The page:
How to improve the tax system
Regarding the April 15 article "The American scheme: pushing the tax envelope:" An unduly complex tax code makes it possible for the wealthy to find loopholes while confusing and keeping many low- and moderate-income households from figuring out how to take legitimate deductions. The best solution is a simple progressive tax on all income with credits only for dependents.
Alternatively, the standard deduction could be set at a flat percentage of income. That would allow many middle- and upper-middle-income taxpayers to take the standard deduction. The latter would reduce the number of returns with itemized deductions to those with very large deductions, which could more closely be scrutinized by the IRS.
Either solution would reduce the enforcement burden, making enforcement more effective. It would also reduce the incentive to divert income to avoid taxes.
Professor of economics University of Maryland
In "The American scheme: pushing the tax envelope" a tax analyst says that in the past five years, Americans have begun taking taxes less seriously. This change is attributed to "a widespread perception that the government isn't paying attention." As a tax attorney myself, I say that is a false premise. The reason more Americans want to avoid and even evade taxes is that political leaders look only at cost and not at value. Worse, they demonize taxes to get elected by appealing to emotion, not reason. Americans don't know IRS audit statistics. They feel justified in hating taxes because they are taught to hate them.
Regarding Sarah Kenyon Lischer's April 15 opinion piece "Humanitarian aid is not a military business": The article opens "The installation of a retired general to head postwar operations in Iraq demonstrates the Pentagon's ability to wrest control of humanitarian reconstruction from the United Nations and the Department of State." Can this be true? Surely we must believe that the president who ordered the Pentagon to start the war is the man who has guided the Pentagon on how to end the war.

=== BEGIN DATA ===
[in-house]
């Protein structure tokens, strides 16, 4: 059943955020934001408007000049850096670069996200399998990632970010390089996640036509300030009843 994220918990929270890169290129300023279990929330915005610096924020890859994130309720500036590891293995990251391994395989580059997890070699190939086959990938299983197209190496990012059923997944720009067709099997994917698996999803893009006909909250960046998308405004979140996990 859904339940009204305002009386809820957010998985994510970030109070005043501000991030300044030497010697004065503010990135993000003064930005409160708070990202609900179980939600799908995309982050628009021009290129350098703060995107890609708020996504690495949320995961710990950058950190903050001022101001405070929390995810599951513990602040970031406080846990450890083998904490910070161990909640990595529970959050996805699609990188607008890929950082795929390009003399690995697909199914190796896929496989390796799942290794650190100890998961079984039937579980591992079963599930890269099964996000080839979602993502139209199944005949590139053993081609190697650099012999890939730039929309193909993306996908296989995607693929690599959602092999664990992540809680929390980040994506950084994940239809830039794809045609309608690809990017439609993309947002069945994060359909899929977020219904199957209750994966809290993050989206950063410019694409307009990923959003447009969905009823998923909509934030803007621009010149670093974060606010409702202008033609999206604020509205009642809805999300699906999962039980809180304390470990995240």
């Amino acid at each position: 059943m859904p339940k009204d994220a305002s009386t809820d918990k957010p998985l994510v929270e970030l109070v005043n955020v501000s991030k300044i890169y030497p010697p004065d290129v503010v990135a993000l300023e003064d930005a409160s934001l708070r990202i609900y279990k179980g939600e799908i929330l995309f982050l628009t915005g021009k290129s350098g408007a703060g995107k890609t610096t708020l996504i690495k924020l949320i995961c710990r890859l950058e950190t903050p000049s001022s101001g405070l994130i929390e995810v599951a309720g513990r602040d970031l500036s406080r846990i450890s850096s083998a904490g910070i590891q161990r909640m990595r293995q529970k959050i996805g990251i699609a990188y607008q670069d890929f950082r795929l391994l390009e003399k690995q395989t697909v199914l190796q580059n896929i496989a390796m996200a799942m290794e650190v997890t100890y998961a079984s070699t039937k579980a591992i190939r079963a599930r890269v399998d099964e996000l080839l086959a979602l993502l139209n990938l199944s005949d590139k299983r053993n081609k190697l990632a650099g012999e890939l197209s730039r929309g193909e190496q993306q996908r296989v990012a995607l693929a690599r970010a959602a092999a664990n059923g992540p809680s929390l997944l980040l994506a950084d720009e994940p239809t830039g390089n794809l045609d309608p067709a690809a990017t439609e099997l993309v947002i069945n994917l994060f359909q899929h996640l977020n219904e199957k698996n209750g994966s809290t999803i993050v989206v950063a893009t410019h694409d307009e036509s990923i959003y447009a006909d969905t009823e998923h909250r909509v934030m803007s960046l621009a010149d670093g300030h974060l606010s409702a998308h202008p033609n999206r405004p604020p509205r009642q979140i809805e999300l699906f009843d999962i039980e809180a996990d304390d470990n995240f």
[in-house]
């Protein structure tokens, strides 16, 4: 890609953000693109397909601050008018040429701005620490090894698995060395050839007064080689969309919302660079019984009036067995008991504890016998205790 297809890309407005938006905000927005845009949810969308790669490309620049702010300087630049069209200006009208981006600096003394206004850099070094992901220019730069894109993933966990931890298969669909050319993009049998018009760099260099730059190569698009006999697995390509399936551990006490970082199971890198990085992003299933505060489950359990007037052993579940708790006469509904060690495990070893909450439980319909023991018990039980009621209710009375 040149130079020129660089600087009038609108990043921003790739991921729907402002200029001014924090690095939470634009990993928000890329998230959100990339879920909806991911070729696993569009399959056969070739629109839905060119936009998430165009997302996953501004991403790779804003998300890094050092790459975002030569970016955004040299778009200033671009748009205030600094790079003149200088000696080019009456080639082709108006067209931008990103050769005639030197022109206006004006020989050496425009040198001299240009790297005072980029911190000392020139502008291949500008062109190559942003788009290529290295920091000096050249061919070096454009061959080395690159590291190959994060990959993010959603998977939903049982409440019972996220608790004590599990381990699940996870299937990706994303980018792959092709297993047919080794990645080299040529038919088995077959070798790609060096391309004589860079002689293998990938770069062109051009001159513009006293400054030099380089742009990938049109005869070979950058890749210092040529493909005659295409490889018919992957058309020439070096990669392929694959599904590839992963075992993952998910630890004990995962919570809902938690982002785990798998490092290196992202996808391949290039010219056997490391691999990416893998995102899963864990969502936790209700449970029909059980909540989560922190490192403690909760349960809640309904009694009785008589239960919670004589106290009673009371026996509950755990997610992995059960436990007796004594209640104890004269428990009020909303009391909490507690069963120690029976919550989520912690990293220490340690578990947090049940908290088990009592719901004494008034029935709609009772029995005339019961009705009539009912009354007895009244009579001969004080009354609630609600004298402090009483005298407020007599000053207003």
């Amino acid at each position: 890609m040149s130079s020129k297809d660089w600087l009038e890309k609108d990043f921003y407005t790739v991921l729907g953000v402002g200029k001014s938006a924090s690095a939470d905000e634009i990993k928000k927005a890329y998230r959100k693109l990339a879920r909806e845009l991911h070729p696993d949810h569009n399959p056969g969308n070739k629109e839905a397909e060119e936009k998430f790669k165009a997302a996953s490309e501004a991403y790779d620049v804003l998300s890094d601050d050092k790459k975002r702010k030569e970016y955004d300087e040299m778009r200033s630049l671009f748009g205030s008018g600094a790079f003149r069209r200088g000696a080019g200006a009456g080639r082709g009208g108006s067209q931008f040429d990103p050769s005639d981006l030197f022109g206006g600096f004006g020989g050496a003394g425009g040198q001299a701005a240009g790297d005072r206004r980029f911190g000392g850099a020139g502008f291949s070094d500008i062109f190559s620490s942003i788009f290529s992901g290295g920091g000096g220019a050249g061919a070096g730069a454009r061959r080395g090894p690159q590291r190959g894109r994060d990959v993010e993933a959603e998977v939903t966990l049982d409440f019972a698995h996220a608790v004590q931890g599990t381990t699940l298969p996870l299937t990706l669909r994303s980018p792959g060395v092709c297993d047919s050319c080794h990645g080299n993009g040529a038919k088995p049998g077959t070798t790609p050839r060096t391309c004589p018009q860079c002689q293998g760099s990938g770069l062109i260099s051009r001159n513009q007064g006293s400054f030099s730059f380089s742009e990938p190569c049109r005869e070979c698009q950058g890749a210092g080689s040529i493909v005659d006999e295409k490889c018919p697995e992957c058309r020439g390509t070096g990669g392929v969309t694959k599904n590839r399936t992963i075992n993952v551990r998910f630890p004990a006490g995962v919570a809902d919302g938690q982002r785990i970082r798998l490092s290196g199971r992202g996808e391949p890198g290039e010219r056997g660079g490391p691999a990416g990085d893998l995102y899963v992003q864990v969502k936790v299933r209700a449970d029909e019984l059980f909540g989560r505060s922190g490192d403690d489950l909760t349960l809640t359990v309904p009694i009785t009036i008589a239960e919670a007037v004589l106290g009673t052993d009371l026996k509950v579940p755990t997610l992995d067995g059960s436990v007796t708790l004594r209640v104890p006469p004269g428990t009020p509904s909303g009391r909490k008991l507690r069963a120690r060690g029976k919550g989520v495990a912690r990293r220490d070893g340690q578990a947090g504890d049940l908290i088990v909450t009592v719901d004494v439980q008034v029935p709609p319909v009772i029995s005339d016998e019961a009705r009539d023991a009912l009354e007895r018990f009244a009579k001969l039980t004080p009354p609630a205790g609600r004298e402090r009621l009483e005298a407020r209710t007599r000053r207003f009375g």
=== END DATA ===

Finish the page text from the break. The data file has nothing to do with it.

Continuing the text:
It is interesting to note that Sarah Kenyon Lischer complains that a retired US general, and not the State Department, will oversee the postwar reconstruction of Iraq. She seems to equate a military background with lack of qualification to oversee this type of work. But Secretary of State Colin Powell is himself a retired Army general. As to the moral legitimacy Ms. Lischer claims this operation needs, she should look to the UN's failures in Kosovo and Rwanda, and its years of failed resolutions in Iraq before assigning it such virtues.
Regarding the dispute over the Lincoln statue in Richmond, Va. described in the April 4 article "In South, a statue dispute larger than life": My hometown, Louisville, Ky., has a Confederate memorial near the University of Louisville campus and a statue of Lincoln in front of the main public library - appropriate for a border state where loyalties were divided within families.
I dislike Lincoln for getting us into the worst war this country has ever seen. People look the other way in a bad situation, and then later madly rush to rectify it. The result can be a disaster with ongoing repercussions, like the dispute in Richmond. As in the present Iraq conflict, war solves some problems but leads to others.
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